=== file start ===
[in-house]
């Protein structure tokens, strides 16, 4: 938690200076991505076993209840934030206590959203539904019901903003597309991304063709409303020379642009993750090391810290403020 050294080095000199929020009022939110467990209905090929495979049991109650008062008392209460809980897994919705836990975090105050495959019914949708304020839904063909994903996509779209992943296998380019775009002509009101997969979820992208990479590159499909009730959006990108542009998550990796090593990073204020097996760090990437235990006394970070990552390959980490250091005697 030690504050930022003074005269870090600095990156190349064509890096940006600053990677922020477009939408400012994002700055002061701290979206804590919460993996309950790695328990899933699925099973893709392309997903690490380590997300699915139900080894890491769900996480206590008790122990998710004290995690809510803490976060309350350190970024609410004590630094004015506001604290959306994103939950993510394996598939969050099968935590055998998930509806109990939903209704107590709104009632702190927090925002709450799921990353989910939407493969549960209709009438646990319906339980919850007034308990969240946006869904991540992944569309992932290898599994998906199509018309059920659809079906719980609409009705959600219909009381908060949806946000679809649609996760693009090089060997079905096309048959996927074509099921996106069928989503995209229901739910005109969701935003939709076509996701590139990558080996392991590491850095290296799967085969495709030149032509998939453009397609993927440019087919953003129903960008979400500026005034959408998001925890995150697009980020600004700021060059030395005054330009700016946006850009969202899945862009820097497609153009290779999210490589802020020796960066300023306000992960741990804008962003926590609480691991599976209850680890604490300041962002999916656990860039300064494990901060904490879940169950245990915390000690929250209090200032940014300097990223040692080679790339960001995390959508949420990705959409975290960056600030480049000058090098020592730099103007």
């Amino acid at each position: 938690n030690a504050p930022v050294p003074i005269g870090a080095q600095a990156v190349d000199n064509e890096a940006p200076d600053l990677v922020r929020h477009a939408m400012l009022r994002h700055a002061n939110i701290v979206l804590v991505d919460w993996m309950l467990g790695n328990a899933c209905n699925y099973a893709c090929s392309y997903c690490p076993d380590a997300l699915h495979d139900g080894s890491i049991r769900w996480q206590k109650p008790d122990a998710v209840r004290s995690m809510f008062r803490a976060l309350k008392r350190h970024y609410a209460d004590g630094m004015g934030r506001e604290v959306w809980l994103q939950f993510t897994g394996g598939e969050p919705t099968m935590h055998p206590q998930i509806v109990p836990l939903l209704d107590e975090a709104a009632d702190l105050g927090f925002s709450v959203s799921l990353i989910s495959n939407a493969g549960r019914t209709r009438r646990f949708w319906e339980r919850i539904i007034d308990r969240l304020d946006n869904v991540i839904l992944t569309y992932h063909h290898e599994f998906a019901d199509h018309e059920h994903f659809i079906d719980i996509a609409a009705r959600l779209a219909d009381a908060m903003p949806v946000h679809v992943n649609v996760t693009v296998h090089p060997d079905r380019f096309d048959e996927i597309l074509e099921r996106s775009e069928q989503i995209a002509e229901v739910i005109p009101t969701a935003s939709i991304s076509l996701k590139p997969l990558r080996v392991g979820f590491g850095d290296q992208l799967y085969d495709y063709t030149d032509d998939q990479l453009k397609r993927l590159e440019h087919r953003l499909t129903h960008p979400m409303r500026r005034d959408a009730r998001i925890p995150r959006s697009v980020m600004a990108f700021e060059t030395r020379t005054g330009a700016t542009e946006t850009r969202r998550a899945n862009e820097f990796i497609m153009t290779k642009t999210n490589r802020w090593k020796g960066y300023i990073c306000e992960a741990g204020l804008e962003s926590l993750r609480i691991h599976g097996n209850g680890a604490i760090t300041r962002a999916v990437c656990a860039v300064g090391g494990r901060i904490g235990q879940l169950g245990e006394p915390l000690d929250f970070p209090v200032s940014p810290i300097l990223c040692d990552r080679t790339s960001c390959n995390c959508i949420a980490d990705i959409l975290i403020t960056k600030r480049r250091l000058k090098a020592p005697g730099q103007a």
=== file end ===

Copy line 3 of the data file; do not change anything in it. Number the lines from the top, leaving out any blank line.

């Amino acid at each position: 938690n030690a504050p930022v050294p003074i005269g870090a080095q600095a990156v190349d000199n064509e890096a940006p200076d600053l990677v922020r929020h477009a939408m400012l009022r994002h700055a002061n939110i701290v979206l804590v991505d919460w993996m309950l467990g790695n328990a899933c209905n699925y099973a893709c090929s392309y997903c690490p076993d380590a997300l699915h495979d139900g080894s890491i049991r769900w996480q206590k109650p008790d122990a998710v209840r004290s995690m809510f008062r803490a976060l309350k008392r350190h970024y609410a209460d004590g630094m004015g934030r506001e604290v959306w809980l994103q939950f993510t897994g394996g598939e969050p919705t099968m935590h055998p206590q998930i509806v109990p836990l939903l209704d107590e975090a709104a009632d702190l105050g927090f925002s709450v959203s799921l990353i989910s495959n939407a493969g549960r019914t209709r009438r646990f949708w319906e339980r919850i539904i007034d308990r969240l304020d946006n869904v991540i839904l992944t569309y992932h063909h290898e599994f998906a019901d199509h018309e059920h994903f659809i079906d719980i996509a609409a009705r959600l779209a219909d009381a908060m903003p949806v946000h679809v992943n649609v996760t693009v296998h090089p060997d079905r380019f096309d048959e996927i597309l074509e099921r996106s775009e069928q989503i995209a002509e229901v739910i005109p009101t969701a935003s939709i991304s076509l996701k590139p997969l990558r080996v392991g979820f590491g850095d290296q992208l799967y085969d495709y063709t030149d032509d998939q990479l453009k397609r993927l590159e440019h087919r953003l499909t129903h960008p979400m409303r500026r005034d959408a009730r998001i925890p995150r959006s697009v980020m600004a990108f700021e060059t030395r020379t005054g330009a700016t542009e946006t850009r969202r998550a899945n862009e820097f990796i497609m153009t290779k642009t999210n490589r802020w090593k020796g960066y300023i990073c306000e992960a741990g204020l804008e962003s926590l993750r609480i691991h599976g097996n209850g680890a604490i760090t300041r962002a999916v990437c656990a860039v300064g090391g494990r901060i904490g235990q879940l169950g245990e006394p915390l000690d929250f970070p209090v200032s940014p810290i300097l990223c040692d990552r080679t790339s960001c390959n995390c959508i949420a980490d990705i959409l975290i403020t960056k600030r480049r250091l000058k090098a020592p005697g730099q103007a």